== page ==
6. “Jingle Bells,” The Singing Dogs, 1976.
This song actually goes way back to the 1950s when the Singing Dogs (5 of them) were recorded barking, and their “music” was edited to the tunes of “Oh Susanna” and a “B” side medley of “Pat-a-Cake,” “Three Blind Mice” and “Jingle Bells.” The original record reached #22 on the charts and sold over a half million copies. In 1976, the “Jingle Bells” portion was re-released and has become a staple of Christmas music every year since. The artists behind this music are still producing Singing Dogs “songs.”
5. “Baby Got Back,” Sir Mix-a-lot, 1992.
The #2 biggest-selling song of 1992 (behind “I Will Always Love You” by Whitney Houston), in 2008, this Hip Hop anthem was ranked #17 by VH1 in its 100 Greatest Songs of Hip Hop by VH1, a ranking far lower than we would assign. Offensive to some listeners because of its glorification of “big butts,” it is seen as demeaning to women and overtly sexual. So what? If you are offended, listen to something else!
4. “Hello Muddah, Hello Fadduh,” Allan Sherman, 1963.
A song about an unhappy camper at summer camp (“Camp Granada”), this funny song spent 3 weeks at #2 on the U.S. charts and earned Sherman a Grammy. It was so successful it spawned both a sequel and a third song and inspired a board game called Camp Granada! Camp Runamuch, a television series that ran from 1965-1966) was loosely based on the song. As they say in infomercials, however, “But wait, there’s more!” A musical revue and a children’s book by the same name were also inspired by this great song.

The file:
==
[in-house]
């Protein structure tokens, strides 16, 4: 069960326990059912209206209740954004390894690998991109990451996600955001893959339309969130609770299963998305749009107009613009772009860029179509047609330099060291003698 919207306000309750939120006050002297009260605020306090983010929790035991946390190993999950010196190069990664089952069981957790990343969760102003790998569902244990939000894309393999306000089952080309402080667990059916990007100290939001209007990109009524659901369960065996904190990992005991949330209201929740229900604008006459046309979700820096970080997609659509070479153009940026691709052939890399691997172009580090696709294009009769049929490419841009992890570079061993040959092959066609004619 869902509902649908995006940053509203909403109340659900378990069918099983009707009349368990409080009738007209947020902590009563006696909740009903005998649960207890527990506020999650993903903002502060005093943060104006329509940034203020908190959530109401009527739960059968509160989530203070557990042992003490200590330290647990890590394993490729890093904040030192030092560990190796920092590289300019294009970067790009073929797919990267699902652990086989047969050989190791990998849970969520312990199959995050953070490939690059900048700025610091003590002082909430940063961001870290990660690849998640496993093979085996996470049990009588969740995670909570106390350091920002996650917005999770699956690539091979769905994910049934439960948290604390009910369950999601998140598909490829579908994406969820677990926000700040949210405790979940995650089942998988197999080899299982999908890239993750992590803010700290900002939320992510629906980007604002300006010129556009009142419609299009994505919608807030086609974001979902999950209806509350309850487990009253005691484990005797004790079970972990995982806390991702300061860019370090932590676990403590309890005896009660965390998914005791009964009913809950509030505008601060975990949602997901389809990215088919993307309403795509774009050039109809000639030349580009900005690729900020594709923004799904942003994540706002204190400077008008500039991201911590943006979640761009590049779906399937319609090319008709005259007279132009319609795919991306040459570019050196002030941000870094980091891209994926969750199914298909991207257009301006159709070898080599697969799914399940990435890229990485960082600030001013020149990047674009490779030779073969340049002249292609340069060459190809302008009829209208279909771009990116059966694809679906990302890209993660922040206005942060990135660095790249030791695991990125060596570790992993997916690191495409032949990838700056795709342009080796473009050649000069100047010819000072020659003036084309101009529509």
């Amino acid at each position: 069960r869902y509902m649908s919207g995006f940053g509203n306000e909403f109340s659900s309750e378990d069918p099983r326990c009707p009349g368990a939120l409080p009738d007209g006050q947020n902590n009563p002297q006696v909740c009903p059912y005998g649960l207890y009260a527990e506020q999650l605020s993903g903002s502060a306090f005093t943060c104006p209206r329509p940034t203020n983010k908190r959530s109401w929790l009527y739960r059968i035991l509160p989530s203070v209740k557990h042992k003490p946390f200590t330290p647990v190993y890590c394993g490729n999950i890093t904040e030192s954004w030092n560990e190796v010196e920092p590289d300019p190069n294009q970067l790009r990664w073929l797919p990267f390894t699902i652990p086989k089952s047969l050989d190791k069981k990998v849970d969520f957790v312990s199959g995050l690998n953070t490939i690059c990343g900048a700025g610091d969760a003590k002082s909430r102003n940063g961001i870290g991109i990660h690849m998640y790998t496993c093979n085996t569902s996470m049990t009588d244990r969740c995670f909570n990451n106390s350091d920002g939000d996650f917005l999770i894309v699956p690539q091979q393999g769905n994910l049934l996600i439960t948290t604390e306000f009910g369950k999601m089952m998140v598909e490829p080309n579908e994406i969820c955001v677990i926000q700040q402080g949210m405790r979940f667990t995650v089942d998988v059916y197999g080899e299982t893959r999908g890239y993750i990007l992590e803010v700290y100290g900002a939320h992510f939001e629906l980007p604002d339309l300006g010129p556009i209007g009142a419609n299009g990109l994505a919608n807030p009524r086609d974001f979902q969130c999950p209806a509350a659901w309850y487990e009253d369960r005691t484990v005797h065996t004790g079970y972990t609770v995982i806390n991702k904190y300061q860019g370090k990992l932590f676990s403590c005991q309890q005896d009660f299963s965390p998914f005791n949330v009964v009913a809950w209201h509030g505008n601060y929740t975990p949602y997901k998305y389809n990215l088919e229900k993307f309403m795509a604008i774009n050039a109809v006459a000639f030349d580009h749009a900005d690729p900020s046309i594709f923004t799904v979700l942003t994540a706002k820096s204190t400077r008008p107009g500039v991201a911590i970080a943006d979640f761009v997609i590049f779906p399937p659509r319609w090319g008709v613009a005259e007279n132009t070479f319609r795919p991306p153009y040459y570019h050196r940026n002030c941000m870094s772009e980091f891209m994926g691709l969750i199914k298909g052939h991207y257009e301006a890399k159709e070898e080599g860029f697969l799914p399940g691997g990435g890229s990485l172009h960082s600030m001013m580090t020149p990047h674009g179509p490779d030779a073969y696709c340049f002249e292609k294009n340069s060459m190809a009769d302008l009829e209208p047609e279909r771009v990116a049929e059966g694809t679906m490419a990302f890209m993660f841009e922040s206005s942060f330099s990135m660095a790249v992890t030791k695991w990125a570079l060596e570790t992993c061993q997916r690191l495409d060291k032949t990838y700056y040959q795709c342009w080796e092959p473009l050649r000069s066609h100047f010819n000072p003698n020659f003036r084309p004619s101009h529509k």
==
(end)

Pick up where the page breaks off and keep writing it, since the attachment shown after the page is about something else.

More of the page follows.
3. “Eat It,” Weird Al Yankovic, 1984.
This Gold Record reached #12 on U.S. charts and #1 in Australia and would remain Weird Al’s highest charting hit until “White and Nerdy” reached #9 in 2006. A parody of Michael Jackson’s “Beat It,” “Eat It” earned Yankovic a Grammy for Best Comedy Recording, and Yankovic has since become the undisputed King of Parody. (Says me.) Honorable Mention: Every other song by Weird Al.
2. “They’re Coming to Take Me Away, Ha-Haa,” Napoleon XIV.
This rollicking, politically incorrect song about a man unlucky in love being hauled away to “the Funny Farm” may be insulting to people with mental illness in their family, but not so much as to keep it from hitting #3 on the Billboard Hot 100. Actually, it seems the event that finally puts the singer (Jerry Samuels) over the edge is his dog running away. Trivia: The “B” side of the record is the same song played backwards.
1. “Mr. Custer,” Larry Verne, 1960.
This novelty tune rocketed all the way to #1 on the Billboard charts, keeping Sam Cooke’s “Chain Gang” out of the top spot. Thanks to this goofy tune about Custer’s Last Stand, Cooke would never have a #1 song. Native Americans insulted by the use of terms such as “redskin” and “wild Indians” in the song can take solace in the fact that their ancestors won the battle.
Question for students (and subscribers): Do you have a favorite novelty song? Please let us know in the comments section below this article.
Your readership is much appreciated!
For more information, please see…
Various Artists. 25 All Time Novelty Hits. Varese Sarabande, 2002. Audio CD.
Various Artists. The Golden Age of American Rock ‘N’ Roll: Special Novelty Edition. Ace Records Uk, 2003. Audio CD.